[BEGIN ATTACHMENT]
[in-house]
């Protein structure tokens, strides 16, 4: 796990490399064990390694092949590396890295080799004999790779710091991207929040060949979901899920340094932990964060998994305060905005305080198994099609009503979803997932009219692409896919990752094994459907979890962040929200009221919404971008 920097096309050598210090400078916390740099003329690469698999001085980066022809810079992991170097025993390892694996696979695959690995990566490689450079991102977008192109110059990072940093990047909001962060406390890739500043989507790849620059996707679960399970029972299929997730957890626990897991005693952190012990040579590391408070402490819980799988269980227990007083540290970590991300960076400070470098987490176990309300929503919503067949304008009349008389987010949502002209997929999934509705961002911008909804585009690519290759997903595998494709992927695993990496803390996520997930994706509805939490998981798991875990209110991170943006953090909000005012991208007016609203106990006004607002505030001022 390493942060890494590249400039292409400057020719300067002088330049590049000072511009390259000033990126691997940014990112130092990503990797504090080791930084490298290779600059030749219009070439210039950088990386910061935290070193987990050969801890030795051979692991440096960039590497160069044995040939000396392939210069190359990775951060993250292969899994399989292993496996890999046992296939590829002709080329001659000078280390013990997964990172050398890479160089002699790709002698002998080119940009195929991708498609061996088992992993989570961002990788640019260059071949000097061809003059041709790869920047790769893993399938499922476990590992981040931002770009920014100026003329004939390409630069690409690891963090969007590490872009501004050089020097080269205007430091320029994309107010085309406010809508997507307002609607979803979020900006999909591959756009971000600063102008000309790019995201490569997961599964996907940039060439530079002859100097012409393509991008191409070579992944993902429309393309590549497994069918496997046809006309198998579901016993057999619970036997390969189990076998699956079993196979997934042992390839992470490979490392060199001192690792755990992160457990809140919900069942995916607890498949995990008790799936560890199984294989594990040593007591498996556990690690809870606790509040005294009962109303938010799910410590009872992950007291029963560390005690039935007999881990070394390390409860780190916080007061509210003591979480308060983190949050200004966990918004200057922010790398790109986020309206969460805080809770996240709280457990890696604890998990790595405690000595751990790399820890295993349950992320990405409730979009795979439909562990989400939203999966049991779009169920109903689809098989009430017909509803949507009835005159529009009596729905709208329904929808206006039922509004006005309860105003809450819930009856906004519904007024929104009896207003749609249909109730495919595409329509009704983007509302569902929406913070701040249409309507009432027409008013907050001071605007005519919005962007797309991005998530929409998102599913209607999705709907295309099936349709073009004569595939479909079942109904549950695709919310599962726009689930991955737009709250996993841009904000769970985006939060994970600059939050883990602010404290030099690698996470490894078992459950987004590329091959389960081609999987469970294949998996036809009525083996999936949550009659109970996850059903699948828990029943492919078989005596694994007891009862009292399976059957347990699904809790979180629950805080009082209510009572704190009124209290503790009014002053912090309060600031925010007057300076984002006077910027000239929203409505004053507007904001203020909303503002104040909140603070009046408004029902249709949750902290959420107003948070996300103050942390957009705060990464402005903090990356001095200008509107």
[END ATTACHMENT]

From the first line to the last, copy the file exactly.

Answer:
[in-house]
């Protein structure tokens, strides 16, 4: 796990490399064990390694092949590396890295080799004999790779710091991207929040060949979901899920340094932990964060998994305060905005305080198994099609009503979803997932009219692409896919990752094994459907979890962040929200009221919404971008 920097096309050598210090400078916390740099003329690469698999001085980066022809810079992991170097025993390892694996696979695959690995990566490689450079991102977008192109110059990072940093990047909001962060406390890739500043989507790849620059996707679960399970029972299929997730957890626990897991005693952190012990040579590391408070402490819980799988269980227990007083540290970590991300960076400070470098987490176990309300929503919503067949304008009349008389987010949502002209997929999934509705961002911008909804585009690519290759997903595998494709992927695993990496803390996520997930994706509805939490998981798991875990209110991170943006953090909000005012991208007016609203106990006004607002505030001022 390493942060890494590249400039292409400057020719300067002088330049590049000072511009390259000033990126691997940014990112130092990503990797504090080791930084490298290779600059030749219009070439210039950088990386910061935290070193987990050969801890030795051979692991440096960039590497160069044995040939000396392939210069190359990775951060993250292969899994399989292993496996890999046992296939590829002709080329001659000078280390013990997964990172050398890479160089002699790709002698002998080119940009195929991708498609061996088992992993989570961002990788640019260059071949000097061809003059041709790869920047790769893993399938499922476990590992981040931002770009920014100026003329004939390409630069690409690891963090969007590490872009501004050089020097080269205007430091320029994309107010085309406010809508997507307002609607979803979020900006999909591959756009971000600063102008000309790019995201490569997961599964996907940039060439530079002859100097012409393509991008191409070579992944993902429309393309590549497994069918496997046809006309198998579901016993057999619970036997390969189990076998699956079993196979997934042992390839992470490979490392060199001192690792755990992160457990809140919900069942995916607890498949995990008790799936560890199984294989594990040593007591498996556990690690809870606790509040005294009962109303938010799910410590009872992950007291029963560390005690039935007999881990070394390390409860780190916080007061509210003591979480308060983190949050200004966990918004200057922010790398790109986020309206969460805080809770996240709280457990890696604890998990790595405690000595751990790399820890295993349950992320990405409730979009795979439909562990989400939203999966049991779009169920109903689809098989009430017909509803949507009835005159529009009596729905709208329904929808206006039922509004006005309860105003809450819930009856906004519904007024929104009896207003749609249909109730495919595409329509009704983007509302569902929406913070701040249409309507009432027409008013907050001071605007005519919005962007797309991005998530929409998102599913209607999705709907295309099936349709073009004569595939479909079942109904549950695709919310599962726009689930991955737009709250996993841009904000769970985006939060994970600059939050883990602010404290030099690698996470490894078992459950987004590329091959389960081609999987469970294949998996036809009525083996999936949550009659109970996850059903699948828990029943492919078989005596694994007891009862009292399976059957347990699904809790979180629950805080009082209510009572704190009124209290503790009014002053912090309060600031925010007057300076984002006077910027000239929203409505004053507007904001203020909303503002104040909140603070009046408004029902249709949750902290959420107003948070996300103050942390957009705060990464402005903090990356001095200008509107």